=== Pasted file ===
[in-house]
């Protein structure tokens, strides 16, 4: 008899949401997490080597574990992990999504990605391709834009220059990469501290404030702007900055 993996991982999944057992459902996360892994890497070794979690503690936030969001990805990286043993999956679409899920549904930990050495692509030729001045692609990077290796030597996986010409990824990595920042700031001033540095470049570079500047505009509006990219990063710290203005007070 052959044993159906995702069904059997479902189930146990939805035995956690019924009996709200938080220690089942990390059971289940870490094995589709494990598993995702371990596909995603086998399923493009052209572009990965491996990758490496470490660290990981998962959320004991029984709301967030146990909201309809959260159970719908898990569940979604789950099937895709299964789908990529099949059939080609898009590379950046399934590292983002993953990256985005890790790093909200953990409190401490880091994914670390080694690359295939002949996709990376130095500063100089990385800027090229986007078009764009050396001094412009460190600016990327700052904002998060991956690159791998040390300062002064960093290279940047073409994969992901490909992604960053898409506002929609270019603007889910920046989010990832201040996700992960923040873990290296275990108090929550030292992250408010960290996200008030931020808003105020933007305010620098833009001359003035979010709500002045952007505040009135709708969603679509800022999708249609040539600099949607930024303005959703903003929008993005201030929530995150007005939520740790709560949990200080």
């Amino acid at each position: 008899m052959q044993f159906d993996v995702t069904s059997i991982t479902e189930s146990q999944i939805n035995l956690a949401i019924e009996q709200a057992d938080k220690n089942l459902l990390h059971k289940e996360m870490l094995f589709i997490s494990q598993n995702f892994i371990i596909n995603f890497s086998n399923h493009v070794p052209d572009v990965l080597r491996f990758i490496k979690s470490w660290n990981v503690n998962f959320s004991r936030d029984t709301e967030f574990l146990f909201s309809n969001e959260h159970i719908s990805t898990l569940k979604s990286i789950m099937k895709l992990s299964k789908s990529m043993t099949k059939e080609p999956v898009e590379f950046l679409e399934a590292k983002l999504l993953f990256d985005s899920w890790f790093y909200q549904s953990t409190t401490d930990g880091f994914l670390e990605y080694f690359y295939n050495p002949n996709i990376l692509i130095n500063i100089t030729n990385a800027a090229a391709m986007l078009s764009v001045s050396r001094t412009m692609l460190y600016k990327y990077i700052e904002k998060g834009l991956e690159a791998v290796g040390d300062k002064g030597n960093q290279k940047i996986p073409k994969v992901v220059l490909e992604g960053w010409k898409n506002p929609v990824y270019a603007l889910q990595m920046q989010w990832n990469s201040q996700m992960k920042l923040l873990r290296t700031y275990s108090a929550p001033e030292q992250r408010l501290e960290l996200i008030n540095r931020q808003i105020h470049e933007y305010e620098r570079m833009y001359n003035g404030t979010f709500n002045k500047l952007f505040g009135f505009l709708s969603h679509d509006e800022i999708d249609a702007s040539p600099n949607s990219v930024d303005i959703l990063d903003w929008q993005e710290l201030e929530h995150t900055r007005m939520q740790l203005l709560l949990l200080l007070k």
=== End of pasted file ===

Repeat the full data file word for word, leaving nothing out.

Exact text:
[in-house]
């Protein structure tokens, strides 16, 4: 008899949401997490080597574990992990999504990605391709834009220059990469501290404030702007900055 993996991982999944057992459902996360892994890497070794979690503690936030969001990805990286043993999956679409899920549904930990050495692509030729001045692609990077290796030597996986010409990824990595920042700031001033540095470049570079500047505009509006990219990063710290203005007070 052959044993159906995702069904059997479902189930146990939805035995956690019924009996709200938080220690089942990390059971289940870490094995589709494990598993995702371990596909995603086998399923493009052209572009990965491996990758490496470490660290990981998962959320004991029984709301967030146990909201309809959260159970719908898990569940979604789950099937895709299964789908990529099949059939080609898009590379950046399934590292983002993953990256985005890790790093909200953990409190401490880091994914670390080694690359295939002949996709990376130095500063100089990385800027090229986007078009764009050396001094412009460190600016990327700052904002998060991956690159791998040390300062002064960093290279940047073409994969992901490909992604960053898409506002929609270019603007889910920046989010990832201040996700992960923040873990290296275990108090929550030292992250408010960290996200008030931020808003105020933007305010620098833009001359003035979010709500002045952007505040009135709708969603679509800022999708249609040539600099949607930024303005959703903003929008993005201030929530995150007005939520740790709560949990200080």
């Amino acid at each position: 008899m052959q044993f159906d993996v995702t069904s059997i991982t479902e189930s146990q999944i939805n035995l956690a949401i019924e009996q709200a057992d938080k220690n089942l459902l990390h059971k289940e996360m870490l094995f589709i997490s494990q598993n995702f892994i371990i596909n995603f890497s086998n399923h493009v070794p052209d572009v990965l080597r491996f990758i490496k979690s470490w660290n990981v503690n998962f959320s004991r936030d029984t709301e967030f574990l146990f909201s309809n969001e959260h159970i719908s990805t898990l569940k979604s990286i789950m099937k895709l992990s299964k789908s990529m043993t099949k059939e080609p999956v898009e590379f950046l679409e399934a590292k983002l999504l993953f990256d985005s899920w890790f790093y909200q549904s953990t409190t401490d930990g880091f994914l670390e990605y080694f690359y295939n050495p002949n996709i990376l692509i130095n500063i100089t030729n990385a800027a090229a391709m986007l078009s764009v001045s050396r001094t412009m692609l460190y600016k990327y990077i700052e904002k998060g834009l991956e690159a791998v290796g040390d300062k002064g030597n960093q290279k940047i996986p073409k994969v992901v220059l490909e992604g960053w010409k898409n506002p929609v990824y270019a603007l889910q990595m920046q989010w990832n990469s201040q996700m992960k920042l923040l873990r290296t700031y275990s108090a929550p001033e030292q992250r408010l501290e960290l996200i008030n540095r931020q808003i105020h470049e933007y305010e620098r570079m833009y001359n003035g404030t979010f709500n002045k500047l952007f505040g009135f505009l709708s969603h679509d509006e800022i999708d249609a702007s040539p600099n949607s990219v930024d303005i959703l990063d903003w929008q993005e710290l201030e929530h995150t900055r007005m939520q740790l203005l709560l949990l200080l007070k």